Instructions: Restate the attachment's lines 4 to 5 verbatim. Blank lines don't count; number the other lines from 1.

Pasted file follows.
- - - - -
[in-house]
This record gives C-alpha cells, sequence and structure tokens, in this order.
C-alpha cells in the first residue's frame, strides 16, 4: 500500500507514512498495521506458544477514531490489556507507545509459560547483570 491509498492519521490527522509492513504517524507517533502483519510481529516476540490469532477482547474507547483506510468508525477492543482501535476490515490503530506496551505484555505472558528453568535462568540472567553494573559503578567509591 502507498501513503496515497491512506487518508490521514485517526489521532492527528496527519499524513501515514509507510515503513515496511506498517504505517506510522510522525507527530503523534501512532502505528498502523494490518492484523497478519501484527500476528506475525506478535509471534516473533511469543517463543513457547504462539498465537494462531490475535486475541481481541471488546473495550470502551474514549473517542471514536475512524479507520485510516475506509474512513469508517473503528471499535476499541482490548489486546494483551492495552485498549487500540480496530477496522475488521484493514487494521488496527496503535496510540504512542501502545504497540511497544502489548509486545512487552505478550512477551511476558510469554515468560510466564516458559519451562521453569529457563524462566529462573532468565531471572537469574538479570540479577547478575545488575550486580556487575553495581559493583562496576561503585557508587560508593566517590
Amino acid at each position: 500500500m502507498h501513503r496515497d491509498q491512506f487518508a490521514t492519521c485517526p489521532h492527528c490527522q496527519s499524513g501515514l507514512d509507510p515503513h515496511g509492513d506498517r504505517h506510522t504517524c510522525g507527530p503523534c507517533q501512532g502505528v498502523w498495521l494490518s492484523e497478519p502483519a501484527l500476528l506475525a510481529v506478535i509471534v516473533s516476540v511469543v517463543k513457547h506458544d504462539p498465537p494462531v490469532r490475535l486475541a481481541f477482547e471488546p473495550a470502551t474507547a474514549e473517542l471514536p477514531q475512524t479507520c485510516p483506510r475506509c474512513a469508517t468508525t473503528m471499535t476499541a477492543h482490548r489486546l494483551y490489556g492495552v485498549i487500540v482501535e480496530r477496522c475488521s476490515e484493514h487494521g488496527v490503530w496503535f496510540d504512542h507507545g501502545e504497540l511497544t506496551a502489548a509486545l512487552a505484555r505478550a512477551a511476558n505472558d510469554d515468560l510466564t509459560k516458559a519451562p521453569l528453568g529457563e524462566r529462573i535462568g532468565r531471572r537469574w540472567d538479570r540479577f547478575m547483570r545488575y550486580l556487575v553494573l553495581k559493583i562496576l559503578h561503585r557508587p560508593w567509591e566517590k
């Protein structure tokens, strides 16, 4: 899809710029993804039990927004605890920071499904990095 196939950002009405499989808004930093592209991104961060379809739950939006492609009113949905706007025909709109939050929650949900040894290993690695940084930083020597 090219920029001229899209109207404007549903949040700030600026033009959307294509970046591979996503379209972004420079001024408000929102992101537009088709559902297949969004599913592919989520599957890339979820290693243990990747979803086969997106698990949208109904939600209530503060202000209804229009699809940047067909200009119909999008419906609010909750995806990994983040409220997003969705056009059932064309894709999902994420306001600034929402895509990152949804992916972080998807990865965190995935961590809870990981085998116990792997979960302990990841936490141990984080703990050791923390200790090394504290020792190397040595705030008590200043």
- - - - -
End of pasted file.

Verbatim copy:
Amino acid at each position: 500500500m502507498h501513503r496515497d491509498q491512506f487518508a490521514t492519521c485517526p489521532h492527528c490527522q496527519s499524513g501515514l507514512d509507510p515503513h515496511g509492513d506498517r504505517h506510522t504517524c510522525g507527530p503523534c507517533q501512532g502505528v498502523w498495521l494490518s492484523e497478519p502483519a501484527l500476528l506475525a510481529v506478535i509471534v516473533s516476540v511469543v517463543k513457547h506458544d504462539p498465537p494462531v490469532r490475535l486475541a481481541f477482547e471488546p473495550a470502551t474507547a474514549e473517542l471514536p477514531q475512524t479507520c485510516p483506510r475506509c474512513a469508517t468508525t473503528m471499535t476499541a477492543h482490548r489486546l494483551y490489556g492495552v485498549i487500540v482501535e480496530r477496522c475488521s476490515e484493514h487494521g488496527v490503530w496503535f496510540d504512542h507507545g501502545e504497540l511497544t506496551a502489548a509486545l512487552a505484555r505478550a512477551a511476558n505472558d510469554d515468560l510466564t509459560k516458559a519451562p521453569l528453568g529457563e524462566r529462573i535462568g532468565r531471572r537469574w540472567d538479570r540479577f547478575m547483570r545488575y550486580l556487575v553494573l553495581k559493583i562496576l559503578h561503585r557508587p560508593w567509591e566517590k
């Protein structure tokens, strides 16, 4: 899809710029993804039990927004605890920071499904990095 196939950002009405499989808004930093592209991104961060379809739950939006492609009113949905706007025909709109939050929650949900040894290993690695940084930083020597 090219920029001229899209109207404007549903949040700030600026033009959307294509970046591979996503379209972004420079001024408000929102992101537009088709559902297949969004599913592919989520599957890339979820290693243990990747979803086969997106698990949208109904939600209530503060202000209804229009699809940047067909200009119909999008419906609010909750995806990994983040409220997003969705056009059932064309894709999902994420306001600034929402895509990152949804992916972080998807990865965190995935961590809870990981085998116990792997979960302990990841936490141990984080703990050791923390200790090394504290020792190397040595705030008590200043």